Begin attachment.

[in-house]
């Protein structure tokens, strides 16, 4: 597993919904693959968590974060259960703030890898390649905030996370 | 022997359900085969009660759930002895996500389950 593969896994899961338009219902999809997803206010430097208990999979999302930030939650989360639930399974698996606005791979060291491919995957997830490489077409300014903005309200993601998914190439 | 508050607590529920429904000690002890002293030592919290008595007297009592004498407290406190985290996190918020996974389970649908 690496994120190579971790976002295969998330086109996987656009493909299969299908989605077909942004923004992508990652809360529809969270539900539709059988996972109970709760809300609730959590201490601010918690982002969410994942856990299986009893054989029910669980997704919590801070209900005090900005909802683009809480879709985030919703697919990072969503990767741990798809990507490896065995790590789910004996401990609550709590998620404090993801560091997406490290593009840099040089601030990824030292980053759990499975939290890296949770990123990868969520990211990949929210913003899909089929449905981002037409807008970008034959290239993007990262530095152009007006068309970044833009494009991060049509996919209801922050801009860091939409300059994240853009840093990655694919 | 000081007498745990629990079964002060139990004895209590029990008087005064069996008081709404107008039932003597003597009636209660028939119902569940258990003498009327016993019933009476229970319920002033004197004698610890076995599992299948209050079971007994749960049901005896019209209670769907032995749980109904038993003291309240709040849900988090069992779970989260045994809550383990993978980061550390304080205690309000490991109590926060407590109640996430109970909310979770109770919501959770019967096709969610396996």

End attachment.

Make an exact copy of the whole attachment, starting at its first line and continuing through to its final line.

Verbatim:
[in-house]
């Protein structure tokens, strides 16, 4: 597993919904693959968590974060259960703030890898390649905030996370 | 022997359900085969009660759930002895996500389950 593969896994899961338009219902999809997803206010430097208990999979999302930030939650989360639930399974698996606005791979060291491919995957997830490489077409300014903005309200993601998914190439 | 508050607590529920429904000690002890002293030592919290008595007297009592004498407290406190985290996190918020996974389970649908 690496994120190579971790976002295969998330086109996987656009493909299969299908989605077909942004923004992508990652809360529809969270539900539709059988996972109970709760809300609730959590201490601010918690982002969410994942856990299986009893054989029910669980997704919590801070209900005090900005909802683009809480879709985030919703697919990072969503990767741990798809990507490896065995790590789910004996401990609550709590998620404090993801560091997406490290593009840099040089601030990824030292980053759990499975939290890296949770990123990868969520990211990949929210913003899909089929449905981002037409807008970008034959290239993007990262530095152009007006068309970044833009494009991060049509996919209801922050801009860091939409300059994240853009840093990655694919 | 000081007498745990629990079964002060139990004895209590029990008087005064069996008081709404107008039932003597003597009636209660028939119902569940258990003498009327016993019933009476229970319920002033004197004698610890076995599992299948209050079971007994749960049901005896019209209670769907032995749980109904038993003291309240709040849900988090069992779970989260045994809550383990993978980061550390304080205690309000490991109590926060407590109640996430109970909310979770109770919501959770019967096709969610396996």